My teenage metalhead self found it beyond hilarious and quickly made a photocopy to show my friends at school.
Unfortunately, I forgot that I had slipped it under the front cover of my homemade Van Halen binder, so the next day in class, when I opened the binder to pull out my homework, there it was in all of its glory: a black-and-white photocopy of the cover of Mrs. Hindenburg’s sole release. Even more unfortunately, she was hovering directly over me when I made this discovery.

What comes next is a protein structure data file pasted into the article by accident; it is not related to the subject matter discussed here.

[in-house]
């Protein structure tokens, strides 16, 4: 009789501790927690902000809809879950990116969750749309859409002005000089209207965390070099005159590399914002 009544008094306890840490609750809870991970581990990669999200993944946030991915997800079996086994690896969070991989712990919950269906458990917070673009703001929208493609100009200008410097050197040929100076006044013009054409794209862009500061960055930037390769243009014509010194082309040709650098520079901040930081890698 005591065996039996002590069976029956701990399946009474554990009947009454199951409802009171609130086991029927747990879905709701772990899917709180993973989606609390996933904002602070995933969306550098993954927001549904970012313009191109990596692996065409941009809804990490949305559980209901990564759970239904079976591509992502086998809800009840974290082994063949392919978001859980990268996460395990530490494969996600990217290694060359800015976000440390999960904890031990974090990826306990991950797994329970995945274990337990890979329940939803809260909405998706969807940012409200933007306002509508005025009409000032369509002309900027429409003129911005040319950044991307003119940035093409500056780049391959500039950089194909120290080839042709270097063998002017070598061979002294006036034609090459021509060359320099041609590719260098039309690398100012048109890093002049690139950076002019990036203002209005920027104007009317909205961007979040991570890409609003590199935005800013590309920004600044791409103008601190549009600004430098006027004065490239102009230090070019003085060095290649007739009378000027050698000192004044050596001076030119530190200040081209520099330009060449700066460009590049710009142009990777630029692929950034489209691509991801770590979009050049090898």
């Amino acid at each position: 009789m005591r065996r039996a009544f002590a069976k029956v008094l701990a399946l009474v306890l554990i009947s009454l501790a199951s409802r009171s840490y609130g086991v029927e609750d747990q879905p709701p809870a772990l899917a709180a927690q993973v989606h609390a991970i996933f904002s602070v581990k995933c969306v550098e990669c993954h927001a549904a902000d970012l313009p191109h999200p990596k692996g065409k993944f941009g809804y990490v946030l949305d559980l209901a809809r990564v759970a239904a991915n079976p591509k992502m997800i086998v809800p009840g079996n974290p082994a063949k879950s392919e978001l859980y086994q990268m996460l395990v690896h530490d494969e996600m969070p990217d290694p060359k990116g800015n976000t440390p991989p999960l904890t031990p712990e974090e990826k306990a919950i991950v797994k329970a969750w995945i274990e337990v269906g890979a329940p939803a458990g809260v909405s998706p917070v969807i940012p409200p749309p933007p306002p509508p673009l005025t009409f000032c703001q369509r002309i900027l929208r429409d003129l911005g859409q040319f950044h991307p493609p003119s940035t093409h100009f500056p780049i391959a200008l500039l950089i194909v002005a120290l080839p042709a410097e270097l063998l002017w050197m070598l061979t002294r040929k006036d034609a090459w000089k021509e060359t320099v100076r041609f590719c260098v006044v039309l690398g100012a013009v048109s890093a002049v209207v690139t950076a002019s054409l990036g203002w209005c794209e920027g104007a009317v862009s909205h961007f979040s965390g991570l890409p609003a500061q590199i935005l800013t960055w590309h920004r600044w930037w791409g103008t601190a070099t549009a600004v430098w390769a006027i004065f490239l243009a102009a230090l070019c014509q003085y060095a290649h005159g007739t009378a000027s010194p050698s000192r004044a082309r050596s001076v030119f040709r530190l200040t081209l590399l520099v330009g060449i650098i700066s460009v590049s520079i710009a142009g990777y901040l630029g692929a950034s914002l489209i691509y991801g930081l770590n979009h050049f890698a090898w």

To give me my due credit, I tried to bullshit my way out of it, but there was precious little purchase to be had.
“Where did you get that?” she carped.
“Um, I work at the radio station and found your record there. I didn’t know if you realized they had a copy, so I Xeroxed the cover for you.”
“Of course I know. I gave it to them.”
What else was there to say?
What else is there to say? Well, I’m glad the two encounters happened in the order they did, for I have no doubt that if I’d shown up with the image from Mrs. Hindenburg’s record album prior to the bargaining session surrounding my issue of Fangoria, I wouldn’t have stood a chance at getting that damn thing back. And I shudder to think how my friend might have retaliated.